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The freedom to be your authentic self

By Rachel Salmon, Positive Action Officer

I’m one of two Inclusion Officers for Derbyshire Fire & Rescue Service. I’ve worked for the Service for three years, and have been in Prevention & Inclusion for the duration. We re-started the LGBT+ & Allies Network in Spring 2018 and since then it has gone from strength to strength.

Before we had our LGBT+ & Allies Network, our support mechanisms were quite informal. We would occasionally meet for a coffee or a chat, but the group wasn’t official, or making any changes. We held a few meetings during 2018 and attended Pride events as a Network, and the membership started to grow. We have since sponsored Pride in Belper, held regional conferences and been recognised nationally and regionally for our LGBT+ work. Going from a few friends getting together to a thriving network has been a source of real pride for me. This year, we were named in the Stonewall Top 100 LGBT+ inclusive employers for the first time, which reflects the work that we’re doing for our staff, stakeholders and communities. I was also incredibly humbled to be awarded Stonewall’s Role Model of the Year for the East Midlands Region, for the LGBT+ work that I, and the team, do.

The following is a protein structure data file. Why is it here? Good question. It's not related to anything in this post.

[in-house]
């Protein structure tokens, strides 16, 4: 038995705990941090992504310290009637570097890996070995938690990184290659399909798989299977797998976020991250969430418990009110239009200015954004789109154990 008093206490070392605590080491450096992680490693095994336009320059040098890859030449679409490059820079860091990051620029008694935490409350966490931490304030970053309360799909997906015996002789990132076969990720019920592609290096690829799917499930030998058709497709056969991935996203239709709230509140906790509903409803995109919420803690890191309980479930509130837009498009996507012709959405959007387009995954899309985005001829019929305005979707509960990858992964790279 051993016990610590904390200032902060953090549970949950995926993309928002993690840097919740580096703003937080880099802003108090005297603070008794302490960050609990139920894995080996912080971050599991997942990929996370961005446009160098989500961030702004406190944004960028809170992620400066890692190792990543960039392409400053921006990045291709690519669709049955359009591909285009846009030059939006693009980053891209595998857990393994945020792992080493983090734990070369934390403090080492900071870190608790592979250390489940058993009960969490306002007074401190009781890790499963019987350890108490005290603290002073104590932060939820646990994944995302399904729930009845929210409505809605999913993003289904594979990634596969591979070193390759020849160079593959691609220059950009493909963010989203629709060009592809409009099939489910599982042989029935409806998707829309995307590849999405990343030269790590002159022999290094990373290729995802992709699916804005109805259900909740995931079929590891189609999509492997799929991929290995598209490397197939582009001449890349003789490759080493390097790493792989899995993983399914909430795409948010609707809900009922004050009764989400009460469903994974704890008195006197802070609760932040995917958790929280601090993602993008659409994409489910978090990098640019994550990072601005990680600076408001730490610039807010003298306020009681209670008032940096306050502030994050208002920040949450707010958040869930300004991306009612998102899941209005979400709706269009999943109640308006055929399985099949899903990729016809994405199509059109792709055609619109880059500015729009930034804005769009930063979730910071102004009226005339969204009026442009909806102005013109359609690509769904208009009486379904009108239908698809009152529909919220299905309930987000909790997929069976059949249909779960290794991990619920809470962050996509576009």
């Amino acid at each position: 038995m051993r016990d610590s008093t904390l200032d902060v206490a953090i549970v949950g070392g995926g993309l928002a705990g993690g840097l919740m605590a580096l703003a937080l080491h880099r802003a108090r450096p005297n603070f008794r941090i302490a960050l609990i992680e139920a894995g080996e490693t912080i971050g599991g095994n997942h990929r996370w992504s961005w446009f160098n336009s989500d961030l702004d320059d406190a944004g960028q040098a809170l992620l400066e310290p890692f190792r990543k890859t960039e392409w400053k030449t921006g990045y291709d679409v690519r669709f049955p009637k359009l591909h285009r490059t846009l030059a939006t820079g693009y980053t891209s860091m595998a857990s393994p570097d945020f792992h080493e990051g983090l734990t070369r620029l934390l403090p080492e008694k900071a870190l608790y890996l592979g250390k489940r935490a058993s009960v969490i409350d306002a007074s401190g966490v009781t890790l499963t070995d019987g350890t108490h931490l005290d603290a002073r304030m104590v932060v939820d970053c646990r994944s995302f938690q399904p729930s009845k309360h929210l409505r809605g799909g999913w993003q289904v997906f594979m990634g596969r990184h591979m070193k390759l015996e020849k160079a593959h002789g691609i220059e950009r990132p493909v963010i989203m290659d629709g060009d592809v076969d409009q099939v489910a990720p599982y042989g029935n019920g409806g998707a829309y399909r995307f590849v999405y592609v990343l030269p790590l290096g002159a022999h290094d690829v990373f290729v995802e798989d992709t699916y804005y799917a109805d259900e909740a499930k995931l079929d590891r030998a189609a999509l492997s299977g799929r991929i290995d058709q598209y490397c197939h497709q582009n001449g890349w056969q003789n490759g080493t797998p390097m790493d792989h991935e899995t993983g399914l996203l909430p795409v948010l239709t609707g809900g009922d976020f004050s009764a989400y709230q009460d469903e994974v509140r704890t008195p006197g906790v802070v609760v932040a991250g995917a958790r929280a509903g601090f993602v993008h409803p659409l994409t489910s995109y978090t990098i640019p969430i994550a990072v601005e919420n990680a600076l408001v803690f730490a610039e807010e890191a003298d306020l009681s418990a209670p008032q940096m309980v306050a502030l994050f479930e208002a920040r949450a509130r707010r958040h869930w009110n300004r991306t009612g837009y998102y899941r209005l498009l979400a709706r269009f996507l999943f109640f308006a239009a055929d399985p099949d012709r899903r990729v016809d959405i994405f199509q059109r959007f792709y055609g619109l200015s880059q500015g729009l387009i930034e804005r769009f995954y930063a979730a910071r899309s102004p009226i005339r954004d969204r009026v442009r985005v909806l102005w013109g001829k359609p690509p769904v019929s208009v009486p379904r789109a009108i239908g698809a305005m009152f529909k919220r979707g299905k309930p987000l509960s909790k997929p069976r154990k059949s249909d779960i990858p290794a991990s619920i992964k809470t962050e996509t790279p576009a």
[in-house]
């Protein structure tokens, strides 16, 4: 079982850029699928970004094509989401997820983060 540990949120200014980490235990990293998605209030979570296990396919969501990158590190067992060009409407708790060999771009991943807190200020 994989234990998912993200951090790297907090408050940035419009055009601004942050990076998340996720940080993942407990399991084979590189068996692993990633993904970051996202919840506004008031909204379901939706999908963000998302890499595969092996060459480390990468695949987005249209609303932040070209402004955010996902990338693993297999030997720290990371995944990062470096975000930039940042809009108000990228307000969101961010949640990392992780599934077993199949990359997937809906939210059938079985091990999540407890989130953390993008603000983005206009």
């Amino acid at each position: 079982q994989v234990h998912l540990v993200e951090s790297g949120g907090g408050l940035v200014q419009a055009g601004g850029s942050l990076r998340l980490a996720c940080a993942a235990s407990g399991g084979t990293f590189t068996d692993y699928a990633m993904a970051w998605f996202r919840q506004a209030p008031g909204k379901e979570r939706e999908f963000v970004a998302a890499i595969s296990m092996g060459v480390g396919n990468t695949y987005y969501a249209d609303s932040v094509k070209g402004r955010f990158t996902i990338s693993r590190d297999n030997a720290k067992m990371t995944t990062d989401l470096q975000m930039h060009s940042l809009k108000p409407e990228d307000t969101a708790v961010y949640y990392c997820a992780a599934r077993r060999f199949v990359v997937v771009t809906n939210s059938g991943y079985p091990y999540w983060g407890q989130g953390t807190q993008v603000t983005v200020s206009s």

The Equality, Diversity and Inclusion work that DFRS do has increased my personal and professional confidence. We continue to make tangible changes for our employees and service users and push the boundaries with what we are achieving. Working in an inclusive culture, with supportive colleagues means that I am able to be my authentic self, and achieve more as a consequence.

Being open about yourself means that you open up your own mind, and help others to do the same. I have been able to build open and honest working relationships with colleagues and stakeholders by being authentic, and this has strengthened those relationships. Being honest about my own experiences in LGBT+ training sessions and workshops, has also allowed me to have conversations with colleagues who are LGBT+ or are relations or friends of people that are from the LGBT+ community. Without this open communication, these conversations may never have happened.

Having an inclusive culture in work, and society as a whole, is something that we should all aim towards. I don’t have one thing that completely defines me. I’m gay, but I’m also a woman, a Derby County fan and a history graduate. There are different layers that make me, as there are for everyone. Being open about this means that people can see that being LGBT+ isn’t so different after all, and it has as little effect on me doing my job as being brunette does!

If I was considering joining DFRS as someone who is LGBT+, I would say go for it. It’s a welcoming place to work, with amazing support networks and great colleagues.

collage showing rachel at lgbt events and with members of derbyshire fire and rescue service